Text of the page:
Day two at #Futr

With Dieter Moebius’ live score, supported by Polinski and the TriAngle Showcase still reverberating through our bones, day two of the festival kicked off.  Drew Hemment, Creative Director of FutureEverything, introduced the day with a nod to the successful launch of by Brighton based, Oscar nominated, Blast Theory. He also managed to perk everyone up by questioning whether or not people shared a ride on the same player as him as he played along with over one hundred people.

Then came the incredible and passionate, self-branded Icelandic Parliamentary hacker, Birgitta Jónsdóttir. Not only did she take to the stage but she took over the #futr hashtag as more or less every word of her keynote “The Future Is You” was transcribed or paraphrased into a tweet. Her beliefs were obvious, the political system is at present too large, too corrupt, too limited – it needs to be wiped “defragged, zero’d” and “reinstalled”. She described her impression of the conference and festival beautifully, as a poet activist would, “the brave new world, the FutureEverything island.”

Ideas of co-operation and co-creation from Birgitta’s keynote dominated the day. Mark Robinson-Field from the Co-operative Membership Team led the “Co-operation – The Original Social Network?” presentation reinforcing comments made by Birgitta and reminding us of Manchester’s role as the home of the co-op movement. Passions continued to run high through the afternoon as Bilal Randeree delivered his keynote “Al Jazeera and the Arab Spring”. Bilal embodied the political and activist themes of today with references to  Ethan Zuckerman’s ’cute cat theory’, were the politically disinterested only become turned on when their access to social media is taken away by governments.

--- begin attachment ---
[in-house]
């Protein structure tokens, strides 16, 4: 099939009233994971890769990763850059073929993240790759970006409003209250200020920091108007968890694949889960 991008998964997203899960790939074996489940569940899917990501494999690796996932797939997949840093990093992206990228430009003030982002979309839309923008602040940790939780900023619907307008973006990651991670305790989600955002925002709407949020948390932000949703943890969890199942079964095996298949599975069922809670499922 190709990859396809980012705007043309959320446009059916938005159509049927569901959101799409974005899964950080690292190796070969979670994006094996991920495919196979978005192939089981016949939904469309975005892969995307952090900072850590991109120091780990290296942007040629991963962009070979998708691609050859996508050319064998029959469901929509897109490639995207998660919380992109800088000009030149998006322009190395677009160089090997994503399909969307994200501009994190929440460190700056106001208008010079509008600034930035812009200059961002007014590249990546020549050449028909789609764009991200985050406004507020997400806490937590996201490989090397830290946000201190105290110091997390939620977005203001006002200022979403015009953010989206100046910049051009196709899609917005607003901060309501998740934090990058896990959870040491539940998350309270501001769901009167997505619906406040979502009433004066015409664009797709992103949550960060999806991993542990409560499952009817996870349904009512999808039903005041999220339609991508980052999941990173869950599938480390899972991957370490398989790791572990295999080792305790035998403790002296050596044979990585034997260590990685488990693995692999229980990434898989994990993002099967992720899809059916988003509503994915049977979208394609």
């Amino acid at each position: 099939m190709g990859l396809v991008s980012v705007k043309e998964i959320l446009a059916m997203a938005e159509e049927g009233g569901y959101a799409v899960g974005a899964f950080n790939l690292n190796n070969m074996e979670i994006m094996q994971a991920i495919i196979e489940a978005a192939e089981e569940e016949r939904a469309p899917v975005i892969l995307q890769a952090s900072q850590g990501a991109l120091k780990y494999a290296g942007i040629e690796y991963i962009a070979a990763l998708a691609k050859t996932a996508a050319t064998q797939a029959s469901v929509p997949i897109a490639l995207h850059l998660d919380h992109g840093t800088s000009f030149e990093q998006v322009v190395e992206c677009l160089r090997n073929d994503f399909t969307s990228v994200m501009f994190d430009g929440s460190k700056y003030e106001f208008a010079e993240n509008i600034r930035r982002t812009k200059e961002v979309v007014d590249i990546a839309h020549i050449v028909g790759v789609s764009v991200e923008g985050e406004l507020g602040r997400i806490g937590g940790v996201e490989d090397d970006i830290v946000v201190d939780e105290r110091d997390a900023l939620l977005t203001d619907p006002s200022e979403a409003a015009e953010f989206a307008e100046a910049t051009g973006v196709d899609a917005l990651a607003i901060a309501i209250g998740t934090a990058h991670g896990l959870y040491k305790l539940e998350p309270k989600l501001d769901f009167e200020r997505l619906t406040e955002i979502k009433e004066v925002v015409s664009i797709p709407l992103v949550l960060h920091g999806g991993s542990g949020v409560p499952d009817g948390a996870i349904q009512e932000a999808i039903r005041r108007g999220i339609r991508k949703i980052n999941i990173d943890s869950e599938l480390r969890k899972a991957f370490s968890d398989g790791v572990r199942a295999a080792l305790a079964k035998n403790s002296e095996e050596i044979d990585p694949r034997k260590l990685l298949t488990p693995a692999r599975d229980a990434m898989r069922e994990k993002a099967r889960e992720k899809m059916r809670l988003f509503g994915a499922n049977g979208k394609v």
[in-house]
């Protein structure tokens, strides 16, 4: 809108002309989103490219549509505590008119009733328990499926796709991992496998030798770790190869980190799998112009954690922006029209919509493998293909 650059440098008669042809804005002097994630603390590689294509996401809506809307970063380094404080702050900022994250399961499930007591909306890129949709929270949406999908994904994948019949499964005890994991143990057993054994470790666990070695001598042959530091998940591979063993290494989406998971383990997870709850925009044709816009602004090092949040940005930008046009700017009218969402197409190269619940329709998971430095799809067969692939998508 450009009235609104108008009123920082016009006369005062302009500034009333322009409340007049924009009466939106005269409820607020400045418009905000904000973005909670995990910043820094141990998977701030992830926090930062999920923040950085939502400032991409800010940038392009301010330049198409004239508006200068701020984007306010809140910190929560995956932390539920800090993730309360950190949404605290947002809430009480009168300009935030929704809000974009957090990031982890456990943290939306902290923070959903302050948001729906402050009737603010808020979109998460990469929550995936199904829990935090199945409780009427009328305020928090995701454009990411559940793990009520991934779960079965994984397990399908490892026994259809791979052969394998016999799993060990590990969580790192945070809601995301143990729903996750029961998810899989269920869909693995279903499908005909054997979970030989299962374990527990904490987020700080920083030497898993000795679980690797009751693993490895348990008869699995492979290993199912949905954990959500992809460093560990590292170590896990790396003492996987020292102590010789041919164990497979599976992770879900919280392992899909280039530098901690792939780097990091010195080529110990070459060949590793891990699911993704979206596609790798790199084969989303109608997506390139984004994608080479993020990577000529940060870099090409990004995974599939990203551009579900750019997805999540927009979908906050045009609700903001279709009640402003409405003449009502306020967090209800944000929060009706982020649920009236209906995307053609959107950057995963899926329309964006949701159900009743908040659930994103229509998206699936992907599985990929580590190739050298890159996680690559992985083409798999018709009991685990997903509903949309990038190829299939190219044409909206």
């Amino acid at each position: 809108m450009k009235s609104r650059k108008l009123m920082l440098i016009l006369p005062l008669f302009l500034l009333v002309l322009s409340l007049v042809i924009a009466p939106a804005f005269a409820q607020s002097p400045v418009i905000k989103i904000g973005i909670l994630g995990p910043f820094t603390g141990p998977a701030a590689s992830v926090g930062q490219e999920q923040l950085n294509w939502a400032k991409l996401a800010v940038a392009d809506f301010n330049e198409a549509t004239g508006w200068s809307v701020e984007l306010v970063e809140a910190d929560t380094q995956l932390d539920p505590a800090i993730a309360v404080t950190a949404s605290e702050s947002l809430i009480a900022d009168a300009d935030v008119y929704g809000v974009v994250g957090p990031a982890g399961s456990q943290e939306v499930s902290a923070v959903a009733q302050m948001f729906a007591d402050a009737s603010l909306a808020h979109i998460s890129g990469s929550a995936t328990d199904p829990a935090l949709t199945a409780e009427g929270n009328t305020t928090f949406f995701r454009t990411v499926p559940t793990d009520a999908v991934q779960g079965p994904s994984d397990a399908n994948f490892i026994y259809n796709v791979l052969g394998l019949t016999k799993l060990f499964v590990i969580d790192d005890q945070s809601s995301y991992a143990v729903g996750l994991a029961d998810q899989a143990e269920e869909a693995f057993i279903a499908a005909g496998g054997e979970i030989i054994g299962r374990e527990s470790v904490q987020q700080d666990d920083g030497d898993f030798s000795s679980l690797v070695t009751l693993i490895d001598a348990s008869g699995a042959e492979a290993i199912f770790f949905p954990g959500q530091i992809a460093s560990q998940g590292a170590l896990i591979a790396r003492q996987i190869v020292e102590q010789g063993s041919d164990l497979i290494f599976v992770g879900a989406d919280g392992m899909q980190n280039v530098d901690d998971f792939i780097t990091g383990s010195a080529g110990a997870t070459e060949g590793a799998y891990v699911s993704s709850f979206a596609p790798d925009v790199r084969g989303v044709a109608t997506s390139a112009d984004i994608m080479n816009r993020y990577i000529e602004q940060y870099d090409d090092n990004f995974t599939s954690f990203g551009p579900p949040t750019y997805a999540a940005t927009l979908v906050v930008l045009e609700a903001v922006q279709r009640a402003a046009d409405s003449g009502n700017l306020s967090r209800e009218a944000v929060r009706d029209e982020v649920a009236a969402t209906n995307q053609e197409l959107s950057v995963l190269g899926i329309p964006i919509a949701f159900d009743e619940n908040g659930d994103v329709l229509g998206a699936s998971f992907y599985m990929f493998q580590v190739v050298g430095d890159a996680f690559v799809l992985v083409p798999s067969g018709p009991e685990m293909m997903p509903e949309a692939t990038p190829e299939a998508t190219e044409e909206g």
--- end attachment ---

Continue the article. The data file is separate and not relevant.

With all these experts at hand we could not ignore the fact that today Facebook went public, interviews with a host of speakers asking whether the evaluation at $100 billion is worth it, provoked interesting responses in a video which featured in the top ten most watched videos on the BBC website today.

The final day of the conference drew to a close with discussions about reasons for the London riots, social media and social change, and the importance of context in a venue which was at the centre of the industrial revolution, MOSI is on the site of the world’s first railway.  Discussions around  transferring social movements from the digital to the real world came alive in response to speeches from Birgitta Jónsdóttir, Mark Robinson-Field and Bilal Randeree, striking the political chord and affirming and expanding the role of a digital revolution.